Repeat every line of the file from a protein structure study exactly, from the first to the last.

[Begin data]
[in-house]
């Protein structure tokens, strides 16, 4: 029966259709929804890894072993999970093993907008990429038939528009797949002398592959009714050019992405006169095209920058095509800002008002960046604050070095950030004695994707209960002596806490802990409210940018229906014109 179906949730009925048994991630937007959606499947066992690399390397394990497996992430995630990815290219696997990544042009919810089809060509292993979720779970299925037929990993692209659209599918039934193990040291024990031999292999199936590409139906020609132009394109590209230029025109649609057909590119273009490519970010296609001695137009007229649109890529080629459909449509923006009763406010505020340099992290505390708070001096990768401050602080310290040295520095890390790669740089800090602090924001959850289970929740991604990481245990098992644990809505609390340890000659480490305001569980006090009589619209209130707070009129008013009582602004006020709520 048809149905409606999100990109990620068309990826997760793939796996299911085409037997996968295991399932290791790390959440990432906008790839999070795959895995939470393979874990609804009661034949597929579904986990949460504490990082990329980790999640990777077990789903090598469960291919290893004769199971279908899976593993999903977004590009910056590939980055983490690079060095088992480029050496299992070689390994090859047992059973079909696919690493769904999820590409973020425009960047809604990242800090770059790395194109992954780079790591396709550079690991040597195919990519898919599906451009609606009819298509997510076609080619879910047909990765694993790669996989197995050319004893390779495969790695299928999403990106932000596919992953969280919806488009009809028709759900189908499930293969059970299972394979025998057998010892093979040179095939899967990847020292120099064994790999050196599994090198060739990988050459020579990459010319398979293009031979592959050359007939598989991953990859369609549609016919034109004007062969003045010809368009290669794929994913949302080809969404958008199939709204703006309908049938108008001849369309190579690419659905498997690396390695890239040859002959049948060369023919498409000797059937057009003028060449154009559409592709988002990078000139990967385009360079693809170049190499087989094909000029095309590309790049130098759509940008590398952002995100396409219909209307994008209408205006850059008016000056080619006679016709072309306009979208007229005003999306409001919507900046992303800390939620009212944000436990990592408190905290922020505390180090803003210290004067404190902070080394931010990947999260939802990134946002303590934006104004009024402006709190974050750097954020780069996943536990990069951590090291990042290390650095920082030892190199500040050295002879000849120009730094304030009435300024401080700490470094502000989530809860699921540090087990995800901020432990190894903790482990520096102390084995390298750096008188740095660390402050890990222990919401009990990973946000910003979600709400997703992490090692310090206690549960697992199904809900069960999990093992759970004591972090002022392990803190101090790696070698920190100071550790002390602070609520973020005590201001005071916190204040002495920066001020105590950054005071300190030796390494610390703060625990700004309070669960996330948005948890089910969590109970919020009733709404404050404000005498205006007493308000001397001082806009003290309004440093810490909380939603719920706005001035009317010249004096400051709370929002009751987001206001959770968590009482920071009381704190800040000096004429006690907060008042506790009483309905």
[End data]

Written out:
[in-house]
């Protein structure tokens, strides 16, 4: 029966259709929804890894072993999970093993907008990429038939528009797949002398592959009714050019992405006169095209920058095509800002008002960046604050070095950030004695994707209960002596806490802990409210940018229906014109 179906949730009925048994991630937007959606499947066992690399390397394990497996992430995630990815290219696997990544042009919810089809060509292993979720779970299925037929990993692209659209599918039934193990040291024990031999292999199936590409139906020609132009394109590209230029025109649609057909590119273009490519970010296609001695137009007229649109890529080629459909449509923006009763406010505020340099992290505390708070001096990768401050602080310290040295520095890390790669740089800090602090924001959850289970929740991604990481245990098992644990809505609390340890000659480490305001569980006090009589619209209130707070009129008013009582602004006020709520 048809149905409606999100990109990620068309990826997760793939796996299911085409037997996968295991399932290791790390959440990432906008790839999070795959895995939470393979874990609804009661034949597929579904986990949460504490990082990329980790999640990777077990789903090598469960291919290893004769199971279908899976593993999903977004590009910056590939980055983490690079060095088992480029050496299992070689390994090859047992059973079909696919690493769904999820590409973020425009960047809604990242800090770059790395194109992954780079790591396709550079690991040597195919990519898919599906451009609606009819298509997510076609080619879910047909990765694993790669996989197995050319004893390779495969790695299928999403990106932000596919992953969280919806488009009809028709759900189908499930293969059970299972394979025998057998010892093979040179095939899967990847020292120099064994790999050196599994090198060739990988050459020579990459010319398979293009031979592959050359007939598989991953990859369609549609016919034109004007062969003045010809368009290669794929994913949302080809969404958008199939709204703006309908049938108008001849369309190579690419659905498997690396390695890239040859002959049948060369023919498409000797059937057009003028060449154009559409592709988002990078000139990967385009360079693809170049190499087989094909000029095309590309790049130098759509940008590398952002995100396409219909209307994008209408205006850059008016000056080619006679016709072309306009979208007229005003999306409001919507900046992303800390939620009212944000436990990592408190905290922020505390180090803003210290004067404190902070080394931010990947999260939802990134946002303590934006104004009024402006709190974050750097954020780069996943536990990069951590090291990042290390650095920082030892190199500040050295002879000849120009730094304030009435300024401080700490470094502000989530809860699921540090087990995800901020432990190894903790482990520096102390084995390298750096008188740095660390402050890990222990919401009990990973946000910003979600709400997703992490090692310090206690549960697992199904809900069960999990093992759970004591972090002022392990803190101090790696070698920190100071550790002390602070609520973020005590201001005071916190204040002495920066001020105590950054005071300190030796390494610390703060625990700004309070669960996330948005948890089910969590109970919020009733709404404050404000005498205006007493308000001397001082806009003290309004440093810490909380939603719920706005001035009317010249004096400051709370929002009751987001206001959770968590009482920071009381704190800040000096004429006690907060008042506790009483309905």